The Good: Good actors, I suppose
The Bad: Horrible characters, Deathly unfunny, Ridiculously simplistic, Utterly nonsensical
The Basics: In one of the series' most obvious attempts to be funny, "The Outrageous Okona" fails miserably at bringing humor or character development, wasting both time and talent.
Weaker than the entire first season, the opening episodes of Star Trek The Next Generation's second season fail to innovate in any real or interesting way, nearly destroying even a die hard fan's appreciation of this classic show. Continuing that trend is a truly awful episode "The Outrageous Okona." To date, there are very few people who have not tried to exploit their relationship to Star Trek. Two people who have never made much noise about their presence on the show are Billy Campbell (later of Once And Again and The 4400 fame) and Saturday Night Live veteran Joe Piscopo. Both are featured in this episode.
Billy Campbell (credited as William O. Campbell) plays Okona, a rogue ship captain who owns his own vessel, keeps his own hours and is basically a star-bound swashbuckler. When he needs repairs, the Enterprise comes to his rescue. He returns the favor by flirting with as many female officers as possible and seducing them. I suppose it's a fair trade. The Saturday Night Live veteran plays The Comic, a holodeck comedian that is conceived to teach Data about humor. When two unfriendly neighbor planets come in search of Okona, things take a turn for the faux-menacing and everything gets resolved.
Okay, this is easily one of the low points of the series. You have the wonderful comedic resource of Whoopi Goldberg on the cast playing deadpan to the hilarious (out of character) Brent Spiner. The scenes with Guinan and Data are grinworthy amusing at best. The scenes on the holodeck where Data attempts a stand up routine are just plain horrible. Whoever wrote this episode had no sense of comedy. The character The Comic is using 1950s humor and delivering it poorly. It's flat out stupid to believe that the jokes he tells would be considered funny in the 24th Century; they're passe now. More than that, they illustrate a lack of imagination on the part of the writing staff. Such obviously dates and human-centric humor pulls us out of the time and place Star Trek The Next Generation creates and reminds us "this is just a television show." Great television never does that.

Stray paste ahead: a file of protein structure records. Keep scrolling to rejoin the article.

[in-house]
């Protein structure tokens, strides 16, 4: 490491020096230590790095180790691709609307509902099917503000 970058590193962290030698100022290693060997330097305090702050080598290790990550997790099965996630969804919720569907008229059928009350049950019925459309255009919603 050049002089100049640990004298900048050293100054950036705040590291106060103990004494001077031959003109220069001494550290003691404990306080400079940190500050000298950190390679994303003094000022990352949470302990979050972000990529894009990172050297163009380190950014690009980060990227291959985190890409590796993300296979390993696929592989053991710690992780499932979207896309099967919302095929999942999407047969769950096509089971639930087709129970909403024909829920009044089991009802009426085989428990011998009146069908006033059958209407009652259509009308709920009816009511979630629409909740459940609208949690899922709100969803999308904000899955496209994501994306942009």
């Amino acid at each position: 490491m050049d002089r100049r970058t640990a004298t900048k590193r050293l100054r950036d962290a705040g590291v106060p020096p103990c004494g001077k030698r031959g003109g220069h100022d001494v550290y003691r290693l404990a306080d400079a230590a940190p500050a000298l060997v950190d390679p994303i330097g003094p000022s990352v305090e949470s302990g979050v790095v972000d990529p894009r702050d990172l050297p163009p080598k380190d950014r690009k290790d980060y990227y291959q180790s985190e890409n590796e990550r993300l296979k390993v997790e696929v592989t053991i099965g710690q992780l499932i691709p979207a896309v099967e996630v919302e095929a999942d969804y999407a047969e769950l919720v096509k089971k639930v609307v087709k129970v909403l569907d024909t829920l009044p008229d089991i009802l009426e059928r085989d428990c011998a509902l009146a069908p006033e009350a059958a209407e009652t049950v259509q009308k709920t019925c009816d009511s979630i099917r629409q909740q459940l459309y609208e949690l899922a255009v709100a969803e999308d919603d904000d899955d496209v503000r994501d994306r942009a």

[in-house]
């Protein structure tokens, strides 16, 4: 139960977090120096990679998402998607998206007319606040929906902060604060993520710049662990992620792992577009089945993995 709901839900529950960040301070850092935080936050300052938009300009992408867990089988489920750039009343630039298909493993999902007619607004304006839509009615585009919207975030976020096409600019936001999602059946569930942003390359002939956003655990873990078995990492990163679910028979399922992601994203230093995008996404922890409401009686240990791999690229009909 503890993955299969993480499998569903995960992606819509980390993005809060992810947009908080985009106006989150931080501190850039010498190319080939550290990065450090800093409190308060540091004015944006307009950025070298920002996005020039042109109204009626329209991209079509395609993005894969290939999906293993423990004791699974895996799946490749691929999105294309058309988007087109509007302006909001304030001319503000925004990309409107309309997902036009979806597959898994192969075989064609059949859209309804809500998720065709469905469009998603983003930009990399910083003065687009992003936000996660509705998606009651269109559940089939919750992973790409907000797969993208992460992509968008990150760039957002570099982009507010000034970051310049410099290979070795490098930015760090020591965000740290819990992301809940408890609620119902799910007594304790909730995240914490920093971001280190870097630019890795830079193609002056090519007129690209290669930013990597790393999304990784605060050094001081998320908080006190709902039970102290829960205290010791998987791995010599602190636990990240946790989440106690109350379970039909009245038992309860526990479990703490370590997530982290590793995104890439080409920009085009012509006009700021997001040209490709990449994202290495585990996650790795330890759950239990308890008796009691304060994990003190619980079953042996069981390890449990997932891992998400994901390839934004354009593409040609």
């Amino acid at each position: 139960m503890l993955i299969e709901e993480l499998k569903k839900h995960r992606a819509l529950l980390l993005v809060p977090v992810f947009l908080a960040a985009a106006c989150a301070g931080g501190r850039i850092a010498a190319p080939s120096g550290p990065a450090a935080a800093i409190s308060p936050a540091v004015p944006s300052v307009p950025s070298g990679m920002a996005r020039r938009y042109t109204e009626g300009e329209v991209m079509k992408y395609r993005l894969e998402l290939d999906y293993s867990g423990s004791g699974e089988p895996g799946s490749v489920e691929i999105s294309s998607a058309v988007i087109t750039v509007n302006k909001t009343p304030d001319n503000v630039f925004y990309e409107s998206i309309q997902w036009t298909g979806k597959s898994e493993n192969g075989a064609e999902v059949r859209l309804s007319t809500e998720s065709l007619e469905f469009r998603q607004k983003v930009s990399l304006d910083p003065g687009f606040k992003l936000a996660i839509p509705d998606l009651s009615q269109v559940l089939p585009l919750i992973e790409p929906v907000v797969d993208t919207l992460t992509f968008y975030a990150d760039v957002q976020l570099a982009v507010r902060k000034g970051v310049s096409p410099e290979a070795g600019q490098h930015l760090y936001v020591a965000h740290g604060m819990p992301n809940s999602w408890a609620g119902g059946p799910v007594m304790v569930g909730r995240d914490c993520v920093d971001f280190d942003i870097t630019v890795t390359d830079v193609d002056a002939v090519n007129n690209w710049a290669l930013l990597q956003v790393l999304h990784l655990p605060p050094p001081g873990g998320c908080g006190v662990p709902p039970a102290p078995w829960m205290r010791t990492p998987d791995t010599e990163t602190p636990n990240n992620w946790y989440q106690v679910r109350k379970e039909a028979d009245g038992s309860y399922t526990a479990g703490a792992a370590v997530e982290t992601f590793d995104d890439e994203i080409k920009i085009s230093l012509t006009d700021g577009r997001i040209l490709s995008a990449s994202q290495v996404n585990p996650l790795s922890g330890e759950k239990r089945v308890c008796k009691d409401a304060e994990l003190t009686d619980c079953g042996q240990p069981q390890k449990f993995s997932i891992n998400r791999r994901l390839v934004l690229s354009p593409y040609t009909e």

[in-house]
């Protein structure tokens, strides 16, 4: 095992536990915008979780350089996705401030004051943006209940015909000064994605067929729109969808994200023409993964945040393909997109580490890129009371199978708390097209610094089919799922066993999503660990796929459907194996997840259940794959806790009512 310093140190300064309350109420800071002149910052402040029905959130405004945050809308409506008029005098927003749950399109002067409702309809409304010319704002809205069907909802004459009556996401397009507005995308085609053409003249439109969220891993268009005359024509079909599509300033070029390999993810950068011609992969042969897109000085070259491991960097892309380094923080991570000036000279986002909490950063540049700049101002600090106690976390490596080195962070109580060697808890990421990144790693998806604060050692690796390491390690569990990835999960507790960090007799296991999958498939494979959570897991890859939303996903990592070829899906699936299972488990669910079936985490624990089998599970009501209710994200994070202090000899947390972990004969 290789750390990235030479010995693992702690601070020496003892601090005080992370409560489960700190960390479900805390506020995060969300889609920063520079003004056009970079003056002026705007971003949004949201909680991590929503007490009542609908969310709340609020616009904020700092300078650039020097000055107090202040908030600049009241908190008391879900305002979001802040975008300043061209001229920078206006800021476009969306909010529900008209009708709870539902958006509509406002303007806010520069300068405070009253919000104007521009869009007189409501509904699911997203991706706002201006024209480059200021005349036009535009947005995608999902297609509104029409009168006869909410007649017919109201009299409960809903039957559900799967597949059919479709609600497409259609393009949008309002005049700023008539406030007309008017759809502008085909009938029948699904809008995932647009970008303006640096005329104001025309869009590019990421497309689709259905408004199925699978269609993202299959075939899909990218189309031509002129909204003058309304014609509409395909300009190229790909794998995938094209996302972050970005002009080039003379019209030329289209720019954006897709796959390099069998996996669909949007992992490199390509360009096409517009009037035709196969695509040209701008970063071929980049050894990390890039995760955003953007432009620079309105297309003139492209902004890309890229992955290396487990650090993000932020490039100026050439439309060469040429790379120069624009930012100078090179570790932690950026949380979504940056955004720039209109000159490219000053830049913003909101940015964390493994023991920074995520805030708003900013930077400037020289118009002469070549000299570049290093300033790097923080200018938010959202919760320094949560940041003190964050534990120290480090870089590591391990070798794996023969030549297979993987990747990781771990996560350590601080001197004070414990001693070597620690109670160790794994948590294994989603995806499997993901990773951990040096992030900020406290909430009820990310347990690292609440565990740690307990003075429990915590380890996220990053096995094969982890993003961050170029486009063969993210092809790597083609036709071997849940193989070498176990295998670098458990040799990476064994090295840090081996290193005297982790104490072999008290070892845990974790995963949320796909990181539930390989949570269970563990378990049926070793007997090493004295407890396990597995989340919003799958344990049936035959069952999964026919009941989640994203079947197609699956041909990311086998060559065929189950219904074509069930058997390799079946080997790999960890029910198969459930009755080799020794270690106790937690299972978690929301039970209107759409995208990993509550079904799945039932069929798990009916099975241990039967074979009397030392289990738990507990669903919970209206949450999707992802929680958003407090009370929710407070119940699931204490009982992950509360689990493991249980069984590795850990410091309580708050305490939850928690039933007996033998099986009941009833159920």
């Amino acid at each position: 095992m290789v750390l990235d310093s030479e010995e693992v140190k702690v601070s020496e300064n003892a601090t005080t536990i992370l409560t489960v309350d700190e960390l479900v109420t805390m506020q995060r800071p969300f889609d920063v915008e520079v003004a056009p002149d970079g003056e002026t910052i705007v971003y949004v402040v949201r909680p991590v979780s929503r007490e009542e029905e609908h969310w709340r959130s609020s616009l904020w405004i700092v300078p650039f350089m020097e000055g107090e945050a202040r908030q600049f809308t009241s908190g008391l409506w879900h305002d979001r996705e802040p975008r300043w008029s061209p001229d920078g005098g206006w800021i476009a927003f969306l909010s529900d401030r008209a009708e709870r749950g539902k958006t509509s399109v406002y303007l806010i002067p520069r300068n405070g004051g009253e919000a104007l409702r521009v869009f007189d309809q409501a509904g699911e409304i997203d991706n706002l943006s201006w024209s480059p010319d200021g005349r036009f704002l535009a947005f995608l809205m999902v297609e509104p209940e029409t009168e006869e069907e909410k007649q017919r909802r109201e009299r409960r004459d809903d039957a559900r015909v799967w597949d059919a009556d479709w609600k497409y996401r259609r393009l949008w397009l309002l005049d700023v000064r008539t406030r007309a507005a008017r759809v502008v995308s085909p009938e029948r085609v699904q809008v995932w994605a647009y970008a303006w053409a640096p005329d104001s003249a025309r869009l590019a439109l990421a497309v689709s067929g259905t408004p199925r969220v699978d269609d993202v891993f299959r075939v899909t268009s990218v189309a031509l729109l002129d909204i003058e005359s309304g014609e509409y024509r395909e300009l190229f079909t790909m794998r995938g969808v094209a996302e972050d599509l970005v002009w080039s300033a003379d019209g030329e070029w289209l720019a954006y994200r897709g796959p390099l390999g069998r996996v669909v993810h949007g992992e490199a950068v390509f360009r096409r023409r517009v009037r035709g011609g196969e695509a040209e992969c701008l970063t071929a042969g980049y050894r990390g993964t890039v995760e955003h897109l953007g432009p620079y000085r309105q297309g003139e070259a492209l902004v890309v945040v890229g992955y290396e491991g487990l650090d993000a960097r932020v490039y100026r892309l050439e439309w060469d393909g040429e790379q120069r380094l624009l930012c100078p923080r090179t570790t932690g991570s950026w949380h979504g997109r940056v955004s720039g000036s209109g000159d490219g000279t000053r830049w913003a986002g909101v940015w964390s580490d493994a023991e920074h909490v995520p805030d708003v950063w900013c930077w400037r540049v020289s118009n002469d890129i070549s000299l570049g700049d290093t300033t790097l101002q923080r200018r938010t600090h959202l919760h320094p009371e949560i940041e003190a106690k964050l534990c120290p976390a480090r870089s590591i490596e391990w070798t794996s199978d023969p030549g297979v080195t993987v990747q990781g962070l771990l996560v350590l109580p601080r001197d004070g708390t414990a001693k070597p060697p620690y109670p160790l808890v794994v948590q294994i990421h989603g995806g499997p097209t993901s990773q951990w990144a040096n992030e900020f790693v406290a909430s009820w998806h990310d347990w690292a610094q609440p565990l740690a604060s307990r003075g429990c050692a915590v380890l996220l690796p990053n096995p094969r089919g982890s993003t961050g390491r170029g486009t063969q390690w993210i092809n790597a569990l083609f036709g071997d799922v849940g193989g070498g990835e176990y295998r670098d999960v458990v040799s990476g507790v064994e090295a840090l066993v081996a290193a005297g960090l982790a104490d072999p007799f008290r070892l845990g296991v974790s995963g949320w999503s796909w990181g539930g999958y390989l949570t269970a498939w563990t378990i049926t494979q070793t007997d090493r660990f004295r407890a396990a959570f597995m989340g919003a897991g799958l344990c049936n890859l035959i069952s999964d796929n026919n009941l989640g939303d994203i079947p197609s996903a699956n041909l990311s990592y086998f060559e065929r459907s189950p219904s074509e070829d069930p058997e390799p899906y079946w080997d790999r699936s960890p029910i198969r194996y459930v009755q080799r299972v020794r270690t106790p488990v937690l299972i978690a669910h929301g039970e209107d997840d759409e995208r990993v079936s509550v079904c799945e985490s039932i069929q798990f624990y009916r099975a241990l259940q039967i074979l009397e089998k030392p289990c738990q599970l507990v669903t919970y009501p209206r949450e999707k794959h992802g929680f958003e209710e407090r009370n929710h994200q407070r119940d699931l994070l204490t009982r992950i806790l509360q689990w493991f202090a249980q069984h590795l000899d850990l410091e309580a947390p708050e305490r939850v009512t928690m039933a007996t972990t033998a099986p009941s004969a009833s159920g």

I think the reason Billy Campbell doesn't brag about his Trek affiliation is that his character is a caricature. Okona lacks depth, his words are cliches and his style is pretty much by the book of what one would expect for a space swashbuckler. There's a whole rivalry and annoyingly cryptic set of dialog between Okona and Worf that further detracts from both the character and the episode.
For fans of Star Trek The Next Generation this episode is a disappointment in that it trivializes Data and makes him seem stupid instead of just naive. This episode serves little purpose and the problem that finally presents itself (too late into the episode) is one that seems simple and is easily resolved. For anyone who doesn't watch Star Trek The Next Generation, this is just a 43 minute collection of absurd, un-funny lines without any real depth, character or meaning. In short, it's a waste of time for fan and casual viewer alike.
[Knowing that VHS is essentially a dead medium, it's worth looking into Star Trek: The Next Generation - The Complete Second Season on DVD, which is also a better economical choice than buying the VHS. Read my review of the sophomore season by clicking here!
For other Star Trek episode or movie reviews, please visit my index page by clicking here!
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